Alumni Interview: Brian Lee Part 1
This week we begin a multi-part interview with one of our alumni, Rev. Dr. Brian Lee. Brian is the Pastor of Christ United Reformed Church, Washington D. C., and is also a graduate of Calvin Theological Seminary, where he studied under Richard Muller. His doctoral dissertation, Johannes Cocceius and Federal Theology, was recently published by Vandenhock & Ruprecht this past year. VFT readers, stay tuned! At the end of the interview series we will offer our readers a free copy of Brian's published dissertation, that's an $80 value!!
1. What drew you to study at WSC?
I was raised first Roman Catholic and then broadly evangelical, and only discovered Reformed theology as an undergraduate — I frequently joke that my practical proof for the sovereignty of God is that I became a Calvinist in the Religious Studies department of Stanford University, while studying Soren Kierkegaard with an Episcopalian. Along the way and while studying abroad I was introduced to Michael Horton, who was kind enough to offer me a job upon graduation as an intern at what was then called Christians United for Reformation (CURE), the predecessor of White Horse Media. Little did I know that I’d work with CURE in some capacity for almost ten years.
I had been planning to attend seminary for most of my undergraduate career, and the leading candidates were Fuller or Princeton. My senior year I had read Darryl Hart’s biography of Machen, and visited it while on a trip to visit Princeton. I was immediately drawn to Machen’s story, and the history of the school as the intellectual heir of Old Princeton. I worked at CURE for a year after school before starting seminary, and spending time with Horton and then meeting President Godfrey, my selection of Westminster became something of a no-brainer.
2. What things did you learn at WSC that equipped you for further graduate study?
It seems a bit abstract, but I think I’d have to say a certain intellectual honesty, coupled with a great confidence in the Reformed confessions as a faithful expression of biblical Christianity. I have often reflected on the fact that Westminster uniquely joins together a passion for confessionally expressed Reformed theology and broad-mindedness. This seems backward — that theological coherence and focus could broaden your horizons. But it actually makes perfect sense.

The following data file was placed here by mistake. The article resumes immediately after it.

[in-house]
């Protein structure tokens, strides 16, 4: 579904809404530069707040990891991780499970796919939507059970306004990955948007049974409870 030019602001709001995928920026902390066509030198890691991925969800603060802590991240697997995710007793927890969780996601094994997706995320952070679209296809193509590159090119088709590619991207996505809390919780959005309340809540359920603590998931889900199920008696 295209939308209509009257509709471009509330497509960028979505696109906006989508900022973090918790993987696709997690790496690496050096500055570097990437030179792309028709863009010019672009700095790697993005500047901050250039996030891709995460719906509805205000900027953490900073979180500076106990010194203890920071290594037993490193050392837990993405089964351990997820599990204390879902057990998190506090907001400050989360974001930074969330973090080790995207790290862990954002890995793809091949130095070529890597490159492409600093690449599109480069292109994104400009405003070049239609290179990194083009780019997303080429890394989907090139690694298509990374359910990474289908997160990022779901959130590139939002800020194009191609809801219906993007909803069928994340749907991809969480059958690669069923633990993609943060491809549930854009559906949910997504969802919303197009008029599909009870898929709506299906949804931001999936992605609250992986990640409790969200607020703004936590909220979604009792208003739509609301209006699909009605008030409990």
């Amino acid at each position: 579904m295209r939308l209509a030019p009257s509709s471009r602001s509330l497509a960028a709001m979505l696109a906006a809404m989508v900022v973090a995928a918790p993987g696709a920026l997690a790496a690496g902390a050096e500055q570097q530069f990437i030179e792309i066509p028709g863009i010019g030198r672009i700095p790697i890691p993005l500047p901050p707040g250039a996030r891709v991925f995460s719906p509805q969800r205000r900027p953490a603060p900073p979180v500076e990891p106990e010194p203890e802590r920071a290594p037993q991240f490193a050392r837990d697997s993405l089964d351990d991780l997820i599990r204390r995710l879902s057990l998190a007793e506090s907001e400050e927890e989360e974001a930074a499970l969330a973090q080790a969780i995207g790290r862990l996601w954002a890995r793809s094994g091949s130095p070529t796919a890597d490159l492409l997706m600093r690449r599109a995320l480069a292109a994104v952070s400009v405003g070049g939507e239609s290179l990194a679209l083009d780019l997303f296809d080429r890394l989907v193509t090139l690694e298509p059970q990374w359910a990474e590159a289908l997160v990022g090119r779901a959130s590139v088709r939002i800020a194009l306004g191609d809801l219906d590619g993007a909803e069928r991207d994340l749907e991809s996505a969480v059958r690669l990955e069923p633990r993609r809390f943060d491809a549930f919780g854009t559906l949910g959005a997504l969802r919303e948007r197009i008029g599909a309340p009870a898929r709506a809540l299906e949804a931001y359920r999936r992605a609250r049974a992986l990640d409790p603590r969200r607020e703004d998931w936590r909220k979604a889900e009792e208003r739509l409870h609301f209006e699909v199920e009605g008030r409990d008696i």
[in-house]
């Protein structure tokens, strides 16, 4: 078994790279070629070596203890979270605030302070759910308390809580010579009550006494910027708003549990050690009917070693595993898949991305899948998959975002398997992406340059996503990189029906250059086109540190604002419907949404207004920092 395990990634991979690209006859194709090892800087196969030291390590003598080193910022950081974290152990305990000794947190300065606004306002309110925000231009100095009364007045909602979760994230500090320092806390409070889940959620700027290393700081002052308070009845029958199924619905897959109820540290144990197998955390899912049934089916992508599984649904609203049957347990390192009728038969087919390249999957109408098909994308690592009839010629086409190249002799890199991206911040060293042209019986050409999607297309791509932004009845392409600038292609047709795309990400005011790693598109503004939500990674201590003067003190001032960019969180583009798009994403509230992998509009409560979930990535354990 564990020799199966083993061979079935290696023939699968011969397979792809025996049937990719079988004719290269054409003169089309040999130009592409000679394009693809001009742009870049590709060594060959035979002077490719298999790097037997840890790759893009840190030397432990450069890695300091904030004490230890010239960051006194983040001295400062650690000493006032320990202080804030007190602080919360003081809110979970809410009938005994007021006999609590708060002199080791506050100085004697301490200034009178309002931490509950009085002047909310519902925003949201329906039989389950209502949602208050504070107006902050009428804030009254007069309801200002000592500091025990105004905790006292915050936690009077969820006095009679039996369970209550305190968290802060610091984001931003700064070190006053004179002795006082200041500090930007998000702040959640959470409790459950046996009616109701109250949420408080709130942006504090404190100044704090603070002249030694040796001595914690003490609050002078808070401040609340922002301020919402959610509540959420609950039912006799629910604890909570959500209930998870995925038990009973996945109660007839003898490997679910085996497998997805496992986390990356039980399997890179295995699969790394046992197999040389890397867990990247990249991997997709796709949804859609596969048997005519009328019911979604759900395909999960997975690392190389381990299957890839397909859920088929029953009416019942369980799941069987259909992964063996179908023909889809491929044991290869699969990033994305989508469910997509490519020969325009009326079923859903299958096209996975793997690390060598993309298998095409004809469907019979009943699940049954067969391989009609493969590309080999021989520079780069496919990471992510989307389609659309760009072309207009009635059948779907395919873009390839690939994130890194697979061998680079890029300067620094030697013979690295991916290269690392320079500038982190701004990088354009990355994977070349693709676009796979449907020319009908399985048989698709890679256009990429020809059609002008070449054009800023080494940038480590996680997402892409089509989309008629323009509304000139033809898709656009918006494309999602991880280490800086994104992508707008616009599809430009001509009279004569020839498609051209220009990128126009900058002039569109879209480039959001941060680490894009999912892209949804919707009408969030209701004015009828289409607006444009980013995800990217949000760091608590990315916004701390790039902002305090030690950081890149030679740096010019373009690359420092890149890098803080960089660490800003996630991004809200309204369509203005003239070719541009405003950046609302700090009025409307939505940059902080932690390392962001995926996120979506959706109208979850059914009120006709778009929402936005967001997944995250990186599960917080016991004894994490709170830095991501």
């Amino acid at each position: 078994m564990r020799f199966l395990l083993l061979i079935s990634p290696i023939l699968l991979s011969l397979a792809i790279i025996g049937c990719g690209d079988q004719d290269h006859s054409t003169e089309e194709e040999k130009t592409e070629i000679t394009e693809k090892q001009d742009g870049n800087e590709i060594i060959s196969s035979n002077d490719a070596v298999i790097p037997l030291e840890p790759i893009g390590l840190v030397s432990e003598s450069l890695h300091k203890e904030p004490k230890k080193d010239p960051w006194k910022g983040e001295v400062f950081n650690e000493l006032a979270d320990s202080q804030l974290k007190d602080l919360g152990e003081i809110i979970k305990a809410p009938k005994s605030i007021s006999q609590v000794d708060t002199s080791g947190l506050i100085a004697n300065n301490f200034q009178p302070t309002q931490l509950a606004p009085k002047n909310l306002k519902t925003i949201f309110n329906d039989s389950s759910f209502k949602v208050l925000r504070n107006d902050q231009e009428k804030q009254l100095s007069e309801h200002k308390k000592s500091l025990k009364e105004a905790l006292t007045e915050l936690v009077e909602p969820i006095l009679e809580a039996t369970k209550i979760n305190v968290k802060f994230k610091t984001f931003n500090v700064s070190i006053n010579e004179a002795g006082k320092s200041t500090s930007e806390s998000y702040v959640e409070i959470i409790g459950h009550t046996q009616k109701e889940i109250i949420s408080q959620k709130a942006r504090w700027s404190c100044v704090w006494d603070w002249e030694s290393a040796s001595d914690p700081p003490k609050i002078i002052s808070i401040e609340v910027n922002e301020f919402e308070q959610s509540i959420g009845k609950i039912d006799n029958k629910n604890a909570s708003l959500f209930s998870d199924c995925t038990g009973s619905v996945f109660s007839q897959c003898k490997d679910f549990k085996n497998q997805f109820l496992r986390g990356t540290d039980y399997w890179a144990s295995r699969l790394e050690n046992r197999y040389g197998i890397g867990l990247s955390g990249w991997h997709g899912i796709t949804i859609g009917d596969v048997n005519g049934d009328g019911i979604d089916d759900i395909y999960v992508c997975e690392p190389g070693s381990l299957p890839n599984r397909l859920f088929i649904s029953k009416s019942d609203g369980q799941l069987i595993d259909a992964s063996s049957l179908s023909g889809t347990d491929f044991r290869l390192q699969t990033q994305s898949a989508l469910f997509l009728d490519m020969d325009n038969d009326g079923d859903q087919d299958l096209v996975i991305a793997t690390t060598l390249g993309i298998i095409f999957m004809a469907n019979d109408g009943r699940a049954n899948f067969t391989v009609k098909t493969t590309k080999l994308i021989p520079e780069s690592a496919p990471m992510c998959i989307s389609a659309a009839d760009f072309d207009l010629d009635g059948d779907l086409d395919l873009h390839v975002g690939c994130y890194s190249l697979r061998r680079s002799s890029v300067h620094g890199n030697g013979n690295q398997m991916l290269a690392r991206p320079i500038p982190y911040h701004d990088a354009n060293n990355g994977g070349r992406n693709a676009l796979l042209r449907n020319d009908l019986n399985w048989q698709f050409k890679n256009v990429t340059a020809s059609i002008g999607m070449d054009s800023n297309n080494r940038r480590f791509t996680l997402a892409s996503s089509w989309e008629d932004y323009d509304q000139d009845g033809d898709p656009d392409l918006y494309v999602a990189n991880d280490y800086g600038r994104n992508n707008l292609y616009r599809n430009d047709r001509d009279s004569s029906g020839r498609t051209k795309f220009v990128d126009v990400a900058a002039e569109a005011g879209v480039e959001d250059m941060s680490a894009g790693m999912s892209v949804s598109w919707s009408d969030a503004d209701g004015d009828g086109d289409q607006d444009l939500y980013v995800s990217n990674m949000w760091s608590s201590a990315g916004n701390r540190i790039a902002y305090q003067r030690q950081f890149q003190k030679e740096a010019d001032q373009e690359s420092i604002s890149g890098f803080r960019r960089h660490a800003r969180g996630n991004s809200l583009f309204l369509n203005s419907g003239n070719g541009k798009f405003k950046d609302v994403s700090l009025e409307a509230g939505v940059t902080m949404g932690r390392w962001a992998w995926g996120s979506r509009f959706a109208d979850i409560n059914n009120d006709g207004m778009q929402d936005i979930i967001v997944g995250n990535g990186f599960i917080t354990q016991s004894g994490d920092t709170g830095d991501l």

Other seminaries often trumpet the breadth of their faculty’s theological views, while affirming a minimalist core confidence in the authority of Scripture. This has the unintended consequence of undermining confidence in Scripture, because a single text results in a diversity of views on matters that are nowhere near as peripheral as evangelicals like to think they are. Students in this atmosphere grow less confident in the connection between Scripture and the faith professed, and faith becomes more a matter of volition than reason. This kind of theological diversity is the bane of evangelicalism, and particularly of evangelical theological education. It weakens faith, and discourages rigorous engagement with the text, because after all, you never can be quite sure where such rigor will take you.
The confessional alternative encourages rigor. Because you have confidence that the system of thought not only coheres with itself but corresponds with Scripture, the student is encouraged to explore and question one’s tradition. It has, after all, been knocked around by some pretty competent minds and withstood the beating. This creates a positive feedback loop that increases confidence in the system of thought while also expanding awareness of the basis of its foundation. And comparing it seriously to opposing systems is a natural next step.
Intellectual honesty results from this confidence because there is no temptation to cut corners to protect your own profession of faith. You can be bold about confronting the weaknesses and challenges to your own tradition. And, after all, Reformed anthropology does give us good reason to be humble in our explorations, because the confidence comes not from our own rational powers, but from the Word of God which serves as the foundation. And I’d have to say that Westminster’s confessional grounding is the basis of the humility and honesty that is crucial for good scholarship.